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Council supports school system study |

Council supports school system study

| Wednesday, July 31, 2002 12:00 p.m

Pittsburgh City Council members on Tuesday backed Mayor Tom Murphy’s plan to have a commission examine the city’s public school system.

Council President Gene Ricciardi called for a commission that is not “elitist,” but “reflective of the community,” including teachers, students, parents, administrators and taxpayers.

The Pittsburgh Public Schools have been in the spotlight because of academic problems, high taxes and a rift in the school board. The commission is charged with studying the district’s operations and to make recommendations for improvement, specifically in financial management, academic achievement and governance.

Council’s vision parallels Murphy’s intent for the commission to be “drawn from every part of this community.”

Murphy announced the commission formation July 23, naming as co-chairmen David Matter, president and chief operating officer of Oxford Development Co., and William Trueheart, president and CEO of The Pittsburgh Foundation. He will announce as many as 35 additional members by Aug. 14.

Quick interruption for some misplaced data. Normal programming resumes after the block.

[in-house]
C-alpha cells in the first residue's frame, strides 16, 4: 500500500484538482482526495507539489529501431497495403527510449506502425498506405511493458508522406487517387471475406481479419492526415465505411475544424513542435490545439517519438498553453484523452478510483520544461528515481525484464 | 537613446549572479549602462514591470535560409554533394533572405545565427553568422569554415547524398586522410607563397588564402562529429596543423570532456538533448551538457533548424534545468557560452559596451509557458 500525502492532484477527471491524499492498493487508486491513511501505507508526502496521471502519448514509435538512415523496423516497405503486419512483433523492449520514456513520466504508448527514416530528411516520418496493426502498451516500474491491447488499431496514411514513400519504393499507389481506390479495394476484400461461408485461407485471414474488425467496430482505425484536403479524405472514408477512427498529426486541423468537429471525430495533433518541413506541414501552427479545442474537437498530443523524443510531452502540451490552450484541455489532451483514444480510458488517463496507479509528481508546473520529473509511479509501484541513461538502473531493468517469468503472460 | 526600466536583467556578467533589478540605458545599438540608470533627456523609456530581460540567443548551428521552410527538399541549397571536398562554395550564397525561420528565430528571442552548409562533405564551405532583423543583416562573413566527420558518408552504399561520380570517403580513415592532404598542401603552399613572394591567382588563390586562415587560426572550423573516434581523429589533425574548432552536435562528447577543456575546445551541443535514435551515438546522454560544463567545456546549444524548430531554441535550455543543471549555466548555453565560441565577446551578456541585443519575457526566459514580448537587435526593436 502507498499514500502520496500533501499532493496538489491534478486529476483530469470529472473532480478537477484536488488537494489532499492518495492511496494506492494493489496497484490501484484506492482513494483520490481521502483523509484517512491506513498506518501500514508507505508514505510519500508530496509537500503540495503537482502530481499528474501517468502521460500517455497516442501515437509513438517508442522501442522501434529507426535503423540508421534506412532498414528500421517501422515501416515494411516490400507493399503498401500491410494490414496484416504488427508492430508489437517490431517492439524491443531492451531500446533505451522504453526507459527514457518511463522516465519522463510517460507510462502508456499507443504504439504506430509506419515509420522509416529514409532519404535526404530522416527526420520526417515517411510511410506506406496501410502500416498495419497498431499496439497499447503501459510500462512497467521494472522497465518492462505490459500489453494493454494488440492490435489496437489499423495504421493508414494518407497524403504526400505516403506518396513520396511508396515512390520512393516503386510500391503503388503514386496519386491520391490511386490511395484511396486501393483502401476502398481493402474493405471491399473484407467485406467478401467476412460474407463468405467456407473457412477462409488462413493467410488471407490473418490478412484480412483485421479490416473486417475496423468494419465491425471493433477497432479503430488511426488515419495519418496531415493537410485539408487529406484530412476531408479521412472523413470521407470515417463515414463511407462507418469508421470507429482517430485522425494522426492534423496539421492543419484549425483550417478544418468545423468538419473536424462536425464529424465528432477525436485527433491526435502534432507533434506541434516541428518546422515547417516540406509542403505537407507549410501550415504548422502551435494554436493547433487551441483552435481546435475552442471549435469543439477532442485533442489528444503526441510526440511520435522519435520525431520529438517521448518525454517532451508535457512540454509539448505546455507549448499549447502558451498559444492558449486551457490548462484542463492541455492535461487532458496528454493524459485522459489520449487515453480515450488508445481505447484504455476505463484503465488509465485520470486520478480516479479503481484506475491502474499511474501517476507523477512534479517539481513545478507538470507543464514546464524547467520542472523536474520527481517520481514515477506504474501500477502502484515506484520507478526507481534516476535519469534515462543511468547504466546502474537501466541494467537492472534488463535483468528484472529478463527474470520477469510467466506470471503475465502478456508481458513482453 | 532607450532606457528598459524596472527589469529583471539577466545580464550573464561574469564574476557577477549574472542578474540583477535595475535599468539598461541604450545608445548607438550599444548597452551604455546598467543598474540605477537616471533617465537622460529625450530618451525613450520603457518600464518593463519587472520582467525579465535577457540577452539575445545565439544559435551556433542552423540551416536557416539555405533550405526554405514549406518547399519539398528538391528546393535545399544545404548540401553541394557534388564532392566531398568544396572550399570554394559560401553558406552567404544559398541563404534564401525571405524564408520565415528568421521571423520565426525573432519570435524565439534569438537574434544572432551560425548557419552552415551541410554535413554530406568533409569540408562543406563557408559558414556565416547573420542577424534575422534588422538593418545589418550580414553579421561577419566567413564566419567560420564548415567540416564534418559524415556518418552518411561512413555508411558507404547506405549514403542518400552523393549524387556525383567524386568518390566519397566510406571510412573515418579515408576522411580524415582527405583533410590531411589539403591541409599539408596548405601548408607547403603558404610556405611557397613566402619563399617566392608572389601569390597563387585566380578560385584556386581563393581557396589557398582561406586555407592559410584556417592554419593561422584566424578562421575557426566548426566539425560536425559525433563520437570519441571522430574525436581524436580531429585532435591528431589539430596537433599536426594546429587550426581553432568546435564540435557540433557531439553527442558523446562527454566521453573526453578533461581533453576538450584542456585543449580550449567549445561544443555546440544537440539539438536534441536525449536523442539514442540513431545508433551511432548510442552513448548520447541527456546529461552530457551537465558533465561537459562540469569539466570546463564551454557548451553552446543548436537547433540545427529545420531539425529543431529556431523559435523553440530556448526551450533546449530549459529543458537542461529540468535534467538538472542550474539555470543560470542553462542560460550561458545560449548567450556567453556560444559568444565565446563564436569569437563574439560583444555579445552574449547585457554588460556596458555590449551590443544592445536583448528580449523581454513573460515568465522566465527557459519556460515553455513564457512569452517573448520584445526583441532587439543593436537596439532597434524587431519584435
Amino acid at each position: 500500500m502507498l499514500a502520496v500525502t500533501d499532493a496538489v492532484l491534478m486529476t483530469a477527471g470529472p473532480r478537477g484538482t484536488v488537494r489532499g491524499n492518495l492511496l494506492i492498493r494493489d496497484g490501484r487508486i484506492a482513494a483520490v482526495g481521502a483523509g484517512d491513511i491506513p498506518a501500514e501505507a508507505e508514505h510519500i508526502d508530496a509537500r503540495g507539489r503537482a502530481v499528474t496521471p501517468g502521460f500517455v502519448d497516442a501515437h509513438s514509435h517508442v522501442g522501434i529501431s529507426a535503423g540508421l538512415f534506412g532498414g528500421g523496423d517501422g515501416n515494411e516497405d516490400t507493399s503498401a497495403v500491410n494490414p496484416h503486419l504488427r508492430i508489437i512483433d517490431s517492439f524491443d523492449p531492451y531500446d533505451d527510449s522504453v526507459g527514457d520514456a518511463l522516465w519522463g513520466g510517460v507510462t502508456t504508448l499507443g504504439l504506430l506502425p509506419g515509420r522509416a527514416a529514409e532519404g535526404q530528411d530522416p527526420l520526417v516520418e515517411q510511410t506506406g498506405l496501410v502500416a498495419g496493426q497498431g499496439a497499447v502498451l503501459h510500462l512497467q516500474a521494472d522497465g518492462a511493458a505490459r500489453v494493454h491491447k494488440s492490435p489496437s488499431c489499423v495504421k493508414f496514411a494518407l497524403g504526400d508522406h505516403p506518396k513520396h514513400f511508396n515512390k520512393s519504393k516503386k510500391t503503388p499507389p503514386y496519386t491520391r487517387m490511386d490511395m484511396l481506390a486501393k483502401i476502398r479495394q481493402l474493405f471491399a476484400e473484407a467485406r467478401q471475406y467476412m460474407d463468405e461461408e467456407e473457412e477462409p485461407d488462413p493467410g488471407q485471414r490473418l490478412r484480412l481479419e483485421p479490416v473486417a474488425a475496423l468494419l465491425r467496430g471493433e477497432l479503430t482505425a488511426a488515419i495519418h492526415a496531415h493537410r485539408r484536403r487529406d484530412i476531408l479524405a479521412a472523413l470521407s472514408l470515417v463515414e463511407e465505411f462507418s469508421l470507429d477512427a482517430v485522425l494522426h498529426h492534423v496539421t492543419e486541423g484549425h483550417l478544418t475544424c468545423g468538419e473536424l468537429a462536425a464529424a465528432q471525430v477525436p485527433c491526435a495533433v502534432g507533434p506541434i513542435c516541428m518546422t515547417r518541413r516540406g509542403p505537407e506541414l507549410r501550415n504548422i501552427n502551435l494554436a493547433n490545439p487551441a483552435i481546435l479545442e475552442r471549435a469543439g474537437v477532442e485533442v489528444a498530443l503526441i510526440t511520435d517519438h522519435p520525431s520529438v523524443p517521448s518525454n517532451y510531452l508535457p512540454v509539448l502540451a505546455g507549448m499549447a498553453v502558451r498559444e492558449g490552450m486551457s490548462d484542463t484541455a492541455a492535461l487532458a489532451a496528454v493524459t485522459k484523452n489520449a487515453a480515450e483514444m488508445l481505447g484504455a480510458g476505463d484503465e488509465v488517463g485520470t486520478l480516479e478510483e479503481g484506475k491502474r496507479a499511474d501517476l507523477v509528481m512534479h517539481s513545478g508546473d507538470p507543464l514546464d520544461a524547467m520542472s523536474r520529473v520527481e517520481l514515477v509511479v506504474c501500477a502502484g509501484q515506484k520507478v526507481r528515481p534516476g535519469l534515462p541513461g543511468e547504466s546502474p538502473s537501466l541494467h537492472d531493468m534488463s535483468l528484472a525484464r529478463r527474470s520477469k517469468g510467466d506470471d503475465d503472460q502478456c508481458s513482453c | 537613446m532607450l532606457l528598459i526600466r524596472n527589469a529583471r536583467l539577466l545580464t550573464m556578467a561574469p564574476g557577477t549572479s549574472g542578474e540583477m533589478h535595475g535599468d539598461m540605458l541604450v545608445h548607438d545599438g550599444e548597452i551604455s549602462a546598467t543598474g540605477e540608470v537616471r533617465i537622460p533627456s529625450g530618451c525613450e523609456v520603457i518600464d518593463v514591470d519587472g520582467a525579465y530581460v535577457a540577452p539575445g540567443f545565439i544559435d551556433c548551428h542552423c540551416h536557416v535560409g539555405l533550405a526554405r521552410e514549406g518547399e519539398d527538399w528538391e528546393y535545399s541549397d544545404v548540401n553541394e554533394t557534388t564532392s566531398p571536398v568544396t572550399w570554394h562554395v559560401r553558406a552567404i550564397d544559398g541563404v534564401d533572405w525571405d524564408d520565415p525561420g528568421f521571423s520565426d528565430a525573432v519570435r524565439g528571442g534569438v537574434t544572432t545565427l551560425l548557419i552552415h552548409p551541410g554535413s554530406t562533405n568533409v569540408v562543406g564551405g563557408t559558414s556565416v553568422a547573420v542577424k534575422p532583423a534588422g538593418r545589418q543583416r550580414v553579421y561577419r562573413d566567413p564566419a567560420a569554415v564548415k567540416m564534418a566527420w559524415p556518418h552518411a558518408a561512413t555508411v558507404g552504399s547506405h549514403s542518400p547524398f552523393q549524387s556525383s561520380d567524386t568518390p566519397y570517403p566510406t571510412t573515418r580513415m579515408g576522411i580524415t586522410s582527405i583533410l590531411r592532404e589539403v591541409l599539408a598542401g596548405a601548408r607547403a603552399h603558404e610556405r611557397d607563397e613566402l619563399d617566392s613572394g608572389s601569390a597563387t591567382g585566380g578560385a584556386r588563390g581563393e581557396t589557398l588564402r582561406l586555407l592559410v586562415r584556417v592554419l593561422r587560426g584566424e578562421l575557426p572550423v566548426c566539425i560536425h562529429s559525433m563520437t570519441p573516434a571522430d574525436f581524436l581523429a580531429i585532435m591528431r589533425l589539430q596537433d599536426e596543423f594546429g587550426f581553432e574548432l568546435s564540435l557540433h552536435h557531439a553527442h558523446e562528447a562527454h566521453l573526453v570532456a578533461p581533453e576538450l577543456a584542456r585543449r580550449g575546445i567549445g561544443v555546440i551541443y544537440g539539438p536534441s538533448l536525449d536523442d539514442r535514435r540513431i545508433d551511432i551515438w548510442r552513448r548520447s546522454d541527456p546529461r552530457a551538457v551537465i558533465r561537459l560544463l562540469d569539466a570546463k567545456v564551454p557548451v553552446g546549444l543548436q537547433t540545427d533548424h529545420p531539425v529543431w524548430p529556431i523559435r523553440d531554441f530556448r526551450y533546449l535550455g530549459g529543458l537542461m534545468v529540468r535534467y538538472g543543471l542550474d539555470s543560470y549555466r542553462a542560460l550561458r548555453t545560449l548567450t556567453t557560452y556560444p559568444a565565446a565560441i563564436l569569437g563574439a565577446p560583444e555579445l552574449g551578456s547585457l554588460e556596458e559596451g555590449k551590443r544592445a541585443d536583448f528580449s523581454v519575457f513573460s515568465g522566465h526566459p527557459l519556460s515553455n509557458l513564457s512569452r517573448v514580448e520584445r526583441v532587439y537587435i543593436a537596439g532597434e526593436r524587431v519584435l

Council’s resolution sought to specifically include taxpayers who may not have children in the city’s schools but have an interest because of high school taxes they pay.

Ricciardi said high school taxes are causing people to move out of the city and into communities with better school systems.

“It really burns me up that people are moving out of the city,” Councilman Bob O’Connor said. “Imagine if we had the best public school system: people would flock here.”

Murphy formed the commission after the school district lost nearly $3.8 million in support from The Pittsburgh Foundation and two other philanthropies — the Heinz Endowments and the Grable Foundation — because of divisions between the school board’s two factions and between its majority faction and Superintendent John Thompson.

O’Connor said parents, teachers, students, taxpayers and council members are fed up with the board’s quarreling and inaction.

“Where it goes from here is entirely up to the school board,” O’Connor said. “If the nine of them start working together, we win. Not we, our kids.”

In a separate attempt to mend the situation, O’Connor and Councilman Alan Hertzberg called on the council last month to pass a resolution asking the state Legislature to expand the board from nine to 13 members, with four new members appointed by a 12-member commission.

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